Opinion

Figuring it out!

Haitian American Caucus open house, March 2015

Haitian American Caucus open house, March 2015

By Samuel Pierre

When a Haitian American is born in the United States they are afforded opportunities that many others aren’t. You are now a United States citizen, your parents are not. You have access to some of the best schools in the world- your parents do not. You have the luxury of going to any place anywhere in the world with your U.S. passport, your parents cannot. What do you do with all this power? How do you use it, for good or for evil? Many Haitian Americans do not realize that being born in America gives you a competitive edge to success.

Many immigrants fight every single day for rights that average Americans do not even think about. The average American teenager looks forward to getting a learners permit at the age of 16. This act alone marks the beginning of the transition process of getting away from the nest. The immigrant 16 year old may not be as enthusiastic about going to the Department of Motor Vehicles where he or she will have to interact with government officials that at any moment can all Immigration and Customs Enforcement and have him or her deported back to the very same country he or she left looking for an opportunity.

Some may argue that it is not the fault of any American whether an immigrant may feel insecure about getting a learners permit but when you think about the long term effect of living in fear and the long term effects on the community as a whole this can really be a traumatic experience. The fact that this immigrant 16 year old has to hear and see his or her peers drive around and be able to maybe even get a car way before them can instill hostility and jealousy. You are from a very young age instilling the idea that because they were born somewhere else they cannot enjoy the simple things in life.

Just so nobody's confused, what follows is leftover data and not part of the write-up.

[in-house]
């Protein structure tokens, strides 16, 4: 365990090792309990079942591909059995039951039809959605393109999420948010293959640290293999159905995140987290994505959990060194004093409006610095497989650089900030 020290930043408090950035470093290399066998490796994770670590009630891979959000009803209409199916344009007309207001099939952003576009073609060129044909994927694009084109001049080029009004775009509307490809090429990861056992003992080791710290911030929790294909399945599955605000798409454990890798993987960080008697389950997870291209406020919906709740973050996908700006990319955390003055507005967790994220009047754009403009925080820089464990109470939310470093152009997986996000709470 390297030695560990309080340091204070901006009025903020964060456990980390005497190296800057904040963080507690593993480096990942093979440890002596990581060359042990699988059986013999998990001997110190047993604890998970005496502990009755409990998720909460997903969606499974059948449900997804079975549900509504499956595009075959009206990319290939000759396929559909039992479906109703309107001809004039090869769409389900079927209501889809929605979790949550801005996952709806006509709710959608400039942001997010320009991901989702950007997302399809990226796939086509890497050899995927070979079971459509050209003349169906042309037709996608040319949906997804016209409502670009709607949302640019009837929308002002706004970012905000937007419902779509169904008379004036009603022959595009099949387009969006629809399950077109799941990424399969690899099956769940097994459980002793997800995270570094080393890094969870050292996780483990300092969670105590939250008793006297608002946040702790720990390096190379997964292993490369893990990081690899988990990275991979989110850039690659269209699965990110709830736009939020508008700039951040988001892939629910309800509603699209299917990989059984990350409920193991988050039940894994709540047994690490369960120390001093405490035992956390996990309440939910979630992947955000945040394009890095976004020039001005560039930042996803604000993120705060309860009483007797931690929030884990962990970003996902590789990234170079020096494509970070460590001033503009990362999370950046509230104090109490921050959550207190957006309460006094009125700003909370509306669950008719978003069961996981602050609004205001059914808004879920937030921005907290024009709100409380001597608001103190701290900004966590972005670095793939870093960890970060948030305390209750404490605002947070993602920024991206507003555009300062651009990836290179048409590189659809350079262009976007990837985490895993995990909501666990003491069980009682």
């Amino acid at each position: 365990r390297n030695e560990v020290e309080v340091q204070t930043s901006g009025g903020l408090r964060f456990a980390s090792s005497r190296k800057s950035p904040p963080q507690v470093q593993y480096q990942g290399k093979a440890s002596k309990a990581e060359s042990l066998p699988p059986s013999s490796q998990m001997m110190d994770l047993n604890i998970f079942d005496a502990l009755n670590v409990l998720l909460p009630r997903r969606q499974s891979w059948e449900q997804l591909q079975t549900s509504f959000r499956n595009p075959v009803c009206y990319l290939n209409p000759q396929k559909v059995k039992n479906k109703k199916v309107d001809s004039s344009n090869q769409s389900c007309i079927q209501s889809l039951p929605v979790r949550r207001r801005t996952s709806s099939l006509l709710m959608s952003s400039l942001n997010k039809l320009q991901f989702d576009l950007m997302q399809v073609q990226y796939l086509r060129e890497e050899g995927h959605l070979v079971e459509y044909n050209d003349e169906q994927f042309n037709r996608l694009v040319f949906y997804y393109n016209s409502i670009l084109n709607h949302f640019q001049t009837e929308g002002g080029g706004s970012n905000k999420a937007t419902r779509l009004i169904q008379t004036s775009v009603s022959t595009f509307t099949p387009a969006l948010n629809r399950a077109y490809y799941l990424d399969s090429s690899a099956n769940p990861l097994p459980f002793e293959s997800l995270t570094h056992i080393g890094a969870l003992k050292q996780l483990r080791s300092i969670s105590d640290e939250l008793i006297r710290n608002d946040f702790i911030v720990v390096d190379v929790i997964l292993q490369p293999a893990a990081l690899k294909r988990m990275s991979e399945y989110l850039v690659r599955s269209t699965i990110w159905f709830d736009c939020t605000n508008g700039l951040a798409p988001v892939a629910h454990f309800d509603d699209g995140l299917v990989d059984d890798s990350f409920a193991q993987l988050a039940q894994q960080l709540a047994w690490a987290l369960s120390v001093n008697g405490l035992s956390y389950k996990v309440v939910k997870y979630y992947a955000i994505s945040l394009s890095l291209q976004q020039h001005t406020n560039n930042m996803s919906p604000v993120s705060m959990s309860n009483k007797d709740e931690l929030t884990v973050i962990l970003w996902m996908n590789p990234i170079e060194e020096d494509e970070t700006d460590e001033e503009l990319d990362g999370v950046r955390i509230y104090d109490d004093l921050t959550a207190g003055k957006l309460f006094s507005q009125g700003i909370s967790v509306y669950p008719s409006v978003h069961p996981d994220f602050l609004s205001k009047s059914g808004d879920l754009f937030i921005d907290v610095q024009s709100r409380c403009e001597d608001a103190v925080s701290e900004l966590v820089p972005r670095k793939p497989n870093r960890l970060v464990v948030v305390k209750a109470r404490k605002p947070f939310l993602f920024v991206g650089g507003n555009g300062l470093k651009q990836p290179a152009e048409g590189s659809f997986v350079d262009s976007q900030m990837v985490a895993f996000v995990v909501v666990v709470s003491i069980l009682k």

Fast forward two years later,  while all the other seniors are excited about going to St. John’s, Seaton Hall and Syracuse Universities, this immigrant senior has to gear up for a very hard conversation with his or her parents about how they will afford college. Many a time the conversation normally ends negatively and may even put tremendous amount of pressure on the immigrant parents. For the most part, community college is available if they are willing to put the work in and pay for their child’s undergraduate and maybe even graduate education. If the parents cannot afford tuition, then this 18 year old has to go to work at a small business under the table or find alternative ways to make ends meet. Why isn’t there a place for this young 18-year-old senior to go if he or she needs help paying for their education? Why isn’t there a place for the immigrant parent to go to so that counselors can explain the college application process?

Your brain immediately goes to the Dream Act right, an American legislative proposal for a multi-phase process for undocumented immigrants in the United States that would first grant conditional residency and upon meeting further qualifications, permanent residency, but why haven’t we passed this? If this program would only cost immigrants $465 dollars to apply and 6.2 Billion dollars a year for the taxpayer, way less than what we spend annually on National Parks, why haven’t we passed this again? If we compare the cost of deporting immigrants to the cost of allowing immigrants in good standing the opportunity to educate themselves in American and earn a living would the numbers make sense?

We need to figure this out. As a Haitian American living in the United States, I hear the horror stories of immigrants getting deported back to Haiti everyday. Majority of these immigrants only came to this country for a better quality of life for them and their children but are the opportunities that were presented to them on TV and the “ dream” that we love to sell a reality for these immigrants? How do we expect for them to live in this country, pay taxes, not take advantage of any benefits, not qualify for jobs, or education or healthcare and still expect them to survive in this land of milk and honey without the basic necessities any person would need to survive?

We need to figure this out, and we need to figure this out NOW!

Nov. 22, 2015

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